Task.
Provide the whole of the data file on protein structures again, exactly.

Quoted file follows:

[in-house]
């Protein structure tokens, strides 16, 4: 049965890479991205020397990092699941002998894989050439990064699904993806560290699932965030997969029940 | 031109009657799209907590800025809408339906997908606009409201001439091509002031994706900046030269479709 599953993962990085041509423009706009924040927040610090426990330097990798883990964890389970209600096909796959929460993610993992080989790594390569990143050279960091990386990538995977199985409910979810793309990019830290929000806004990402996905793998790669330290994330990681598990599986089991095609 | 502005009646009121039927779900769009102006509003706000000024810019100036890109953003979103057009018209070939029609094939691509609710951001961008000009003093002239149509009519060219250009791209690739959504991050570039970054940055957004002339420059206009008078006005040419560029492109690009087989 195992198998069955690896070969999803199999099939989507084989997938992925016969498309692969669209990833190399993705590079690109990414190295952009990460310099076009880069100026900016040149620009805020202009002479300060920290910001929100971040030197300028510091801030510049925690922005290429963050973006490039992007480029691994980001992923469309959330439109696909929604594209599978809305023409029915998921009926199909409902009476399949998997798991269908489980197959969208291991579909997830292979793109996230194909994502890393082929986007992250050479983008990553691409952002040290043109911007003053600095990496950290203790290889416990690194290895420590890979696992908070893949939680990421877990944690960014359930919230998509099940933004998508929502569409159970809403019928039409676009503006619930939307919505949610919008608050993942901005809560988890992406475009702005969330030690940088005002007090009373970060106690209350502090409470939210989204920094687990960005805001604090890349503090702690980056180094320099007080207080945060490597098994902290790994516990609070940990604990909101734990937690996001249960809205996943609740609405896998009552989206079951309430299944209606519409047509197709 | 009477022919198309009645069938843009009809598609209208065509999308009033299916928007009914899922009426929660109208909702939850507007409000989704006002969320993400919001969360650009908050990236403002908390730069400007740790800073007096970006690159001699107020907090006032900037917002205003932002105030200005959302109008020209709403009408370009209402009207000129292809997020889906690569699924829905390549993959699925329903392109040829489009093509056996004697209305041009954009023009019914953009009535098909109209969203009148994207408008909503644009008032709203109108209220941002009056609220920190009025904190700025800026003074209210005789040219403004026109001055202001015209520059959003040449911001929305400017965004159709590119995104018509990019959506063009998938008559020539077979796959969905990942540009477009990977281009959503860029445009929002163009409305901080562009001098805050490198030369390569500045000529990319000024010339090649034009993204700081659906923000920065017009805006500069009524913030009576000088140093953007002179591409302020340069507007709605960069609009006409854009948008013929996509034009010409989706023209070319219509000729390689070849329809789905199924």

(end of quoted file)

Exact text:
[in-house]
């Protein structure tokens, strides 16, 4: 049965890479991205020397990092699941002998894989050439990064699904993806560290699932965030997969029940 | 031109009657799209907590800025809408339906997908606009409201001439091509002031994706900046030269479709 599953993962990085041509423009706009924040927040610090426990330097990798883990964890389970209600096909796959929460993610993992080989790594390569990143050279960091990386990538995977199985409910979810793309990019830290929000806004990402996905793998790669330290994330990681598990599986089991095609 | 502005009646009121039927779900769009102006509003706000000024810019100036890109953003979103057009018209070939029609094939691509609710951001961008000009003093002239149509009519060219250009791209690739959504991050570039970054940055957004002339420059206009008078006005040419560029492109690009087989 195992198998069955690896070969999803199999099939989507084989997938992925016969498309692969669209990833190399993705590079690109990414190295952009990460310099076009880069100026900016040149620009805020202009002479300060920290910001929100971040030197300028510091801030510049925690922005290429963050973006490039992007480029691994980001992923469309959330439109696909929604594209599978809305023409029915998921009926199909409902009476399949998997798991269908489980197959969208291991579909997830292979793109996230194909994502890393082929986007992250050479983008990553691409952002040290043109911007003053600095990496950290203790290889416990690194290895420590890979696992908070893949939680990421877990944690960014359930919230998509099940933004998508929502569409159970809403019928039409676009503006619930939307919505949610919008608050993942901005809560988890992406475009702005969330030690940088005002007090009373970060106690209350502090409470939210989204920094687990960005805001604090890349503090702690980056180094320099007080207080945060490597098994902290790994516990609070940990604990909101734990937690996001249960809205996943609740609405896998009552989206079951309430299944209606519409047509197709 | 009477022919198309009645069938843009009809598609209208065509999308009033299916928007009914899922009426929660109208909702939850507007409000989704006002969320993400919001969360650009908050990236403002908390730069400007740790800073007096970006690159001699107020907090006032900037917002205003932002105030200005959302109008020209709403009408370009209402009207000129292809997020889906690569699924829905390549993959699925329903392109040829489009093509056996004697209305041009954009023009019914953009009535098909109209969203009148994207408008909503644009008032709203109108209220941002009056609220920190009025904190700025800026003074209210005789040219403004026109001055202001015209520059959003040449911001929305400017965004159709590119995104018509990019959506063009998938008559020539077979796959969905990942540009477009990977281009959503860029445009929002163009409305901080562009001098805050490198030369390569500045000529990319000024010339090649034009993204700081659906923000920065017009805006500069009524913030009576000088140093953007002179591409302020340069507007709605960069609009006409854009948008013929996509034009010409989706023209070319219509000729390689070849329809789905199924």